In any case, Pat and I also had some problems with our the pictures on our blogs this morning. They disappeared and Pat asked me what happened. I could not figure out why. I did not do anything and waited. The graphics came back later. Very strange. I thought that someone had hacked the blogger system or something.

abu rabu aka ash wednesday said...

Ena wrote:

"kak ton: hahaahaa... i remember, i remember.. and don't you remember that i was the reporter tak bergaji?"

What Ena meant was that she was a snitch who ratted on her elder sisters...totally in character and well on her way - at the tender age of 6 or 7 - to being a professional reporter.

Anonymous said...

Kak Ena,

I read your article to papa this afternoon while he was relaxing and having his "rokok". He had a good laugh and agreed to the story of his childhood (he went on to say "betullah tu, betullah tu")

After I read the comments and of those who wished him happy birthday, he was elated and said "Bilang kat dia-orang aku kirim salam and thank you".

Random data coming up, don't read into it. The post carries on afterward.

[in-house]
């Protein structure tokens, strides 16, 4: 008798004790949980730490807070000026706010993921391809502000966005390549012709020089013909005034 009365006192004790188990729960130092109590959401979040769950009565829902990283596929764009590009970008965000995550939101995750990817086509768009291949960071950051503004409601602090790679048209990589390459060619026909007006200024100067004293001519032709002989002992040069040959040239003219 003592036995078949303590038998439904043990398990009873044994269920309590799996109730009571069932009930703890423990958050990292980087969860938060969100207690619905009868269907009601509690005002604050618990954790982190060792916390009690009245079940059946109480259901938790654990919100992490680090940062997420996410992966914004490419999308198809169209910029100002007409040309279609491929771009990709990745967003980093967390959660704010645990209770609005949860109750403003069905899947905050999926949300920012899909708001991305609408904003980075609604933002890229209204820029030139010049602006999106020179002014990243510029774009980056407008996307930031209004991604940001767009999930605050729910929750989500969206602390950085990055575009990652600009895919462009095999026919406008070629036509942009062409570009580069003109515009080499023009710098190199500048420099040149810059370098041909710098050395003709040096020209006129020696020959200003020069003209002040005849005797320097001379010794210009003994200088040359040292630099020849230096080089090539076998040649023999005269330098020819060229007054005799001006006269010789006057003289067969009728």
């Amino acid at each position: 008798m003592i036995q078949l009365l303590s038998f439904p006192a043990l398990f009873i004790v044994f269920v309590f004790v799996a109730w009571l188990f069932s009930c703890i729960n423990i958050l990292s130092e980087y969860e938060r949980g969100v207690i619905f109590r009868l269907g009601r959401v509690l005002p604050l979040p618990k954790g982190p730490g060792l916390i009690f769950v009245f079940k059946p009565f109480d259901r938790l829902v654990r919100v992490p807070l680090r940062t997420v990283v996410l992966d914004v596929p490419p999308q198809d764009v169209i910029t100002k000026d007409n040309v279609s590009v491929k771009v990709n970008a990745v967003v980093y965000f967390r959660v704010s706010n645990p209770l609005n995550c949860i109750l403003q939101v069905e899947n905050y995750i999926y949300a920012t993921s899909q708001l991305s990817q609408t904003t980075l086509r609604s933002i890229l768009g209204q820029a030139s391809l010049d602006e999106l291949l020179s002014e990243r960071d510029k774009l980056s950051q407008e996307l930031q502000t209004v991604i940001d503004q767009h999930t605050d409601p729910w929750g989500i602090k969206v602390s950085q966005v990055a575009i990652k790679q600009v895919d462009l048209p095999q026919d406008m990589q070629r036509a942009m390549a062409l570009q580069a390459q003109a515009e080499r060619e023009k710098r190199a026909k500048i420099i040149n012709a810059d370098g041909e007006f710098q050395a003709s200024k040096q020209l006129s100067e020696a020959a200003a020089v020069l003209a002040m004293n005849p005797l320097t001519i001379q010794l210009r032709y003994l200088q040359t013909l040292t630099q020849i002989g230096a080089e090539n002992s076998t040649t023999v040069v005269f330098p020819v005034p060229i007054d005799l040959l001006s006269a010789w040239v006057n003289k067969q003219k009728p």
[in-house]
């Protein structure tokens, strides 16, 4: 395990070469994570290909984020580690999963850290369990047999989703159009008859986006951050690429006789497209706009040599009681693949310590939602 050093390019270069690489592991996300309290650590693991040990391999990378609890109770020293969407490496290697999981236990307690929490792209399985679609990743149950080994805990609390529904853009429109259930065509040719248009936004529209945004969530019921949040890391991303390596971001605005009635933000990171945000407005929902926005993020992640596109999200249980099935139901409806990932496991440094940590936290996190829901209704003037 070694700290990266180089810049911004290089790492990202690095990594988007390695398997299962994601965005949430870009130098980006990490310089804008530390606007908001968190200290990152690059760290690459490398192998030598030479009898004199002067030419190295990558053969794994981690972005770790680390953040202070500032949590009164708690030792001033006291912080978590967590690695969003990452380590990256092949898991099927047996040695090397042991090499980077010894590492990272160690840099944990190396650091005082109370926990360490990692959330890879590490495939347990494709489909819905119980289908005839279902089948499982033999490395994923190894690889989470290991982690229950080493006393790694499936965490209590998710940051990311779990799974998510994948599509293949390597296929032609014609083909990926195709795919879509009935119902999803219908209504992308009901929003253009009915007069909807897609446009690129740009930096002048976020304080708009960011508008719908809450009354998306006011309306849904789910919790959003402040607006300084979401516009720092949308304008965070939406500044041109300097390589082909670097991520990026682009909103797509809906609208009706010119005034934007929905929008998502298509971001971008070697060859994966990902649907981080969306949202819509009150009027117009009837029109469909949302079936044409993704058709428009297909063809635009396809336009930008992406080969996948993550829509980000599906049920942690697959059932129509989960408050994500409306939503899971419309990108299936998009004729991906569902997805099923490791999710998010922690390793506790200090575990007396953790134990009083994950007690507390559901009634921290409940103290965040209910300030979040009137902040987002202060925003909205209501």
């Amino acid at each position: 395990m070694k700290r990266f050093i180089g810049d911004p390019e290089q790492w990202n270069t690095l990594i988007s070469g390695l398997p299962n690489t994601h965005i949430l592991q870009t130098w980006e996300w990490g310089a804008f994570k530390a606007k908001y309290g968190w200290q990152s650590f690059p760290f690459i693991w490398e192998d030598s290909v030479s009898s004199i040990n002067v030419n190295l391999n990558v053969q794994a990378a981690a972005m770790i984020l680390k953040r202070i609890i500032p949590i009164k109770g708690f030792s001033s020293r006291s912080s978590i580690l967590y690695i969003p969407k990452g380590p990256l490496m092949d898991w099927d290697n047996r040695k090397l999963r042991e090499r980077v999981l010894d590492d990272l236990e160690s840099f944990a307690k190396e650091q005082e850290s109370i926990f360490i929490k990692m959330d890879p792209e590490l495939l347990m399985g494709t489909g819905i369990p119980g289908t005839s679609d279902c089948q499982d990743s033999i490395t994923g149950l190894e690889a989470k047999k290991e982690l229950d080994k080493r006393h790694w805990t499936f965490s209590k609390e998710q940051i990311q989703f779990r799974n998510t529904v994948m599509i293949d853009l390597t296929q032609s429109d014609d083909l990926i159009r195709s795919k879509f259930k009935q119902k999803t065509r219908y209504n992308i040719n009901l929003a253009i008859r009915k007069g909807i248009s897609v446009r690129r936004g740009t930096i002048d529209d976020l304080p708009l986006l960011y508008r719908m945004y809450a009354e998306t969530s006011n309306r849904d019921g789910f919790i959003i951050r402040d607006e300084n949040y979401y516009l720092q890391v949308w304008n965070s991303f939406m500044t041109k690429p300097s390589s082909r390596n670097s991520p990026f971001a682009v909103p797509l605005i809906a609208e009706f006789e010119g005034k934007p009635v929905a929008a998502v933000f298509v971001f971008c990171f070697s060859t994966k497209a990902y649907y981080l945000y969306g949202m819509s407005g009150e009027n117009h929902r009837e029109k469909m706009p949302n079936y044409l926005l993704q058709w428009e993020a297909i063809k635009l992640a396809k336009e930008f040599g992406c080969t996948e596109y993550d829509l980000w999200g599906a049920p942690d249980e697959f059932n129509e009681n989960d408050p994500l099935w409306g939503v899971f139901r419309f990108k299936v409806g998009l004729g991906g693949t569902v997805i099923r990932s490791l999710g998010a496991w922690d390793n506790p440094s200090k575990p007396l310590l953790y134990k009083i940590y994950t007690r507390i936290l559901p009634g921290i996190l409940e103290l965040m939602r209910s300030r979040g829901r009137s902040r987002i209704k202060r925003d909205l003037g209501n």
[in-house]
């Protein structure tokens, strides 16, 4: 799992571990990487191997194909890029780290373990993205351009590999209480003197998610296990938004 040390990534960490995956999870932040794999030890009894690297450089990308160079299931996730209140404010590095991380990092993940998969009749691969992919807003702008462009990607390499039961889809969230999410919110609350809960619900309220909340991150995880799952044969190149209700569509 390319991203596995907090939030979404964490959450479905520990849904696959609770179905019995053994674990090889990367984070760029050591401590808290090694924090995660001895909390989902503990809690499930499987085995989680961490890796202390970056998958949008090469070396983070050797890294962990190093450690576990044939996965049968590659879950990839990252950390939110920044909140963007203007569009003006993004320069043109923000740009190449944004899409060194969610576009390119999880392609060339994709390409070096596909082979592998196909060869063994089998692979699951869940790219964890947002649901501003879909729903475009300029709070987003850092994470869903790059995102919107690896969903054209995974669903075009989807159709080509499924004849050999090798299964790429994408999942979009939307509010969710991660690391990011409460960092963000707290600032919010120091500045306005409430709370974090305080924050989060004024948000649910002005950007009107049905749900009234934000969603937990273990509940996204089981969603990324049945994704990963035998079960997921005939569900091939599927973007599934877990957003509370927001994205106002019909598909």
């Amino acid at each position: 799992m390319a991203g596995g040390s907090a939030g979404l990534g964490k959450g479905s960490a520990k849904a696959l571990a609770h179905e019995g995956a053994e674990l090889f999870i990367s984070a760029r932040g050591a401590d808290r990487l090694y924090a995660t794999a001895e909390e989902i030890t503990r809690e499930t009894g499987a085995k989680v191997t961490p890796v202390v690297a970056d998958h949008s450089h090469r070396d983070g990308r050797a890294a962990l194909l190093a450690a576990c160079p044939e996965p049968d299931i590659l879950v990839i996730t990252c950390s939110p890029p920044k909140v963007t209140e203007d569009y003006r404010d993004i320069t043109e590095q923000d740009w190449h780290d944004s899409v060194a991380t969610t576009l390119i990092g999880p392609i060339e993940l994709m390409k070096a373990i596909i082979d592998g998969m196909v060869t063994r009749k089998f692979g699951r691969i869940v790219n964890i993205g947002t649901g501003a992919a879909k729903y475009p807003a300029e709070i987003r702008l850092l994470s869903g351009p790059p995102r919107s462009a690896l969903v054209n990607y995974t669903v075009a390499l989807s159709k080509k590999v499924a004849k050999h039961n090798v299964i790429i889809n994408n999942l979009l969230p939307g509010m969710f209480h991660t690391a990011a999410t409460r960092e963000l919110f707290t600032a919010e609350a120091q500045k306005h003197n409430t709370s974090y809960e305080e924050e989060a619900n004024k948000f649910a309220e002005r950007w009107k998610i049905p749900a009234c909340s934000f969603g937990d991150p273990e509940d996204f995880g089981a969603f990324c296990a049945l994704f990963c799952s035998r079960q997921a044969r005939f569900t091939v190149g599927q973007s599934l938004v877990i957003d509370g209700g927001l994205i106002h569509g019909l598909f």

Then he went to bed to have his afternoon nap.




That is the most detailed and intimate account of Bapak so far. I gather you must have been a journalist during his time.
Thank you for the touching tribute.


Au Rabu (Abang Med),

Alamak... i wasnt a snitch. i was honing my reporting skills-lah.
i only ratted on Kak Ton. She made good subject because she was always on the phone, always bergaya infront of the mirror, always looking out the window for Abang Ani to past by on his scooter.

ok ok.... enuf. nanti kak Ton marah.


J.T : Really? It happened to you and Lady patsy? I wonder whether there were others whose blogs were affected.

Anyway,I managed to remove th other two with Abang Med's help.

Thanks, JT.



I'm glad you got to read the print-out I made of this TWB segment and told him of the people who wished him well on his burthday.



I'm glad you got to read the print-out I made of this TWB segment and told him of the people who wished him well on his burthday.

mekyam said...

nas: Alamak... i wasnt a snitch. i was honing my reporting skills-lah.